A classic of cultural studies, queer history and Canadiana, Aerlyn Weissman and Lynne Fernie’s NFB-funded documentary Forbidden Love: The Unashamed Stories of Lesbian Lives is finally available on all digital platforms. To mark the occasion, the Inside Out Film Festival is screening the piece in all its remastered, high-definition glory at the Tiff Bell Lightbox. Originally released in the early 1990s, the film explores the lives of lesbians who came of age before the social movements of the 1960s and ’70s. But not all is interview clips and archival footage: amidst more traditional documentary fare, Weissman and Fernie tell a story of two women hooking up in the style of Hollywood melodramas and lesbian pulp fiction, then at its heyday.
“Lesbian pulp was the only thing that was publicly available,” Fernie says of why they chose this style. “Hollywood was making all those passionate melodramas, but it was illegal to have any overtly gay content. The rare film with gay content tended to be about the innocent young person being taken advantage of by an evil, older, usually more butch character.” And although pulp had similar plots, the lesbians who read it found ways of adapting them for their own culture-consuming purposes. “We were interested not only in the day-to-day lives of these women, but also in what they read, saw and took from popular culture — the lesbian imaginary.”
In the acted segments, a newcomer to the big city is being picked up in a bar and taken home for the night. The dialogues, delivered with a knowingness that never crosses into camp, are in the Harlequin style. “I discovered I had an embarrassing ability to write really bad purple prose,” Fernie says. She and Weissman conceived every scene together, including the carefully stylized and choreographed sex scene between the protagonists. “For the filming of that scene, we practically had a clear set: the two of us, the cinematographer and maybe a couple of other people.” Fernie still has in her possession the blue dressing gown worn by one of the women in the last scene.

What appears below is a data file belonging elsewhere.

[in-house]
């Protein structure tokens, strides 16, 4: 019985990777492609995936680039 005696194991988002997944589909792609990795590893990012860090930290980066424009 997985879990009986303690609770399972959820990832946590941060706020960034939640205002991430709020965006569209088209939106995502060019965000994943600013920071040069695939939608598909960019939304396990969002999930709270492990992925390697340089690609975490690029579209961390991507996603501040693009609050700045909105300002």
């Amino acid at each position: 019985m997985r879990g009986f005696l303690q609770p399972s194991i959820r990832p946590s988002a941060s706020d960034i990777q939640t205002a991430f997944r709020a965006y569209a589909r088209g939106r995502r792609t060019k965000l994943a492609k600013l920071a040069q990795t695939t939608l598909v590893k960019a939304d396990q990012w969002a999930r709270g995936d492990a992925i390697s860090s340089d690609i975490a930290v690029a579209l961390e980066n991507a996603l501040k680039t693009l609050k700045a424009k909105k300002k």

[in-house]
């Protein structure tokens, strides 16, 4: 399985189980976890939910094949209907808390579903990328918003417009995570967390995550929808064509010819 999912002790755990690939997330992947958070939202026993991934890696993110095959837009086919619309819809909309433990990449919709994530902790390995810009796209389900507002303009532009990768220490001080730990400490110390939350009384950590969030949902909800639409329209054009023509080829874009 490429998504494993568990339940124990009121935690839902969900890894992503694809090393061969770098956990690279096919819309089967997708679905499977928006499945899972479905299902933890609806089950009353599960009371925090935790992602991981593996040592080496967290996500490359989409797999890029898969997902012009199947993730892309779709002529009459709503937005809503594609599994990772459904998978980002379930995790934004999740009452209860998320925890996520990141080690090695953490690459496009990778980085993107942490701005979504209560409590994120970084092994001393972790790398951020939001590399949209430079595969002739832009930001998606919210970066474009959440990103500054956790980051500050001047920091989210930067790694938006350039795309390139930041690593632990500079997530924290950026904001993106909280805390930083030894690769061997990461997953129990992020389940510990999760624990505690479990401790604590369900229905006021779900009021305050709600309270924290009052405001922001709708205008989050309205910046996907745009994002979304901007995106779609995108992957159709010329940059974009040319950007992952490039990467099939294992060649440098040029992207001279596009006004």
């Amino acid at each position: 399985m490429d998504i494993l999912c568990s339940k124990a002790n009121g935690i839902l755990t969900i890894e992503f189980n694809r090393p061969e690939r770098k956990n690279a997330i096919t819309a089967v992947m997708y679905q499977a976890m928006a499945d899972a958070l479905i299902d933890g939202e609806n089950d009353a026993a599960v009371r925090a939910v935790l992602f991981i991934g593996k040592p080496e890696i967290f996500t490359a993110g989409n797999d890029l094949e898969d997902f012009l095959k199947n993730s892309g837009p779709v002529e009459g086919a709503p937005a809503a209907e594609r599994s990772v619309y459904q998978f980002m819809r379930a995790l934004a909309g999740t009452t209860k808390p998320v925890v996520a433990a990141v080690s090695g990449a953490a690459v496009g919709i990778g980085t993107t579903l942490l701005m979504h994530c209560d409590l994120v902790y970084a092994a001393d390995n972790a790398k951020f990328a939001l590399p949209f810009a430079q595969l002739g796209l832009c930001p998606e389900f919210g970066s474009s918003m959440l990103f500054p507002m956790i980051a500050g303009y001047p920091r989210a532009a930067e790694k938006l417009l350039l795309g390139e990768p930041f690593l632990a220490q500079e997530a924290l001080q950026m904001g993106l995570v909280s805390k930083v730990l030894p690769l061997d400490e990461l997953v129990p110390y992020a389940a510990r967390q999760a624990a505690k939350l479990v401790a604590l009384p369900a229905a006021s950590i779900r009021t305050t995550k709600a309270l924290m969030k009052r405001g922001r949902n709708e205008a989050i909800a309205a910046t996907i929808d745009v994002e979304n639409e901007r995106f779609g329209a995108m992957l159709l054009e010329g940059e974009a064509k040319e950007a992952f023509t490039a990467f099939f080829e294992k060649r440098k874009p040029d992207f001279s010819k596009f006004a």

The heart of the film are the women from Montreal, Vancouver and Toronto, most of them well over 60 at the time, who share their life stories. Approximately 50 women were interviewed for the project, some of whom did not want to be taped (“especially a lesbian policewoman who was in charge of a division here — but she did agree to share her memories”). Weissman and Fernie found most of them the way women found each other in the ’50s: through word of mouth and networks of friends.
Some of the women share stories of going to bars, and the filmmakers tracked down images of the places cited, including the former Continental Hotel on Dundas Street West or Baby Face in Montreal. They were tough places, usually — dive bars that would “take money from anybody.” Another woman recollects renting a room with a piano by the hour above the Heintzmann’s in downtown Toronto and spending time with her date there. But only a small percentage of women who were gay went to bars. “We interviewed Jane Rule for the film, and she was among those who thought the bars were horrible . . . Most people lived quietly in the closet. I had a friend who got all her lovers from the IBM Women’s Softball Team,” Fernie says.
Although some of the stories are melancholy, the film is joyful, lustful, steeped in culture and colour — in a word, unabashedly fun. “I’ve seen many documentaries focusing on the lives of gays that would have this overly solicitous tone, as if they were made by social workers,” Fernie says. “And the interviewed people were put under the framework of tragedy. That doesn’t interest me at all.” The responsibility was to make “the best film possible for the queer community” but in equal measure, Fernie insists, “to have fun.”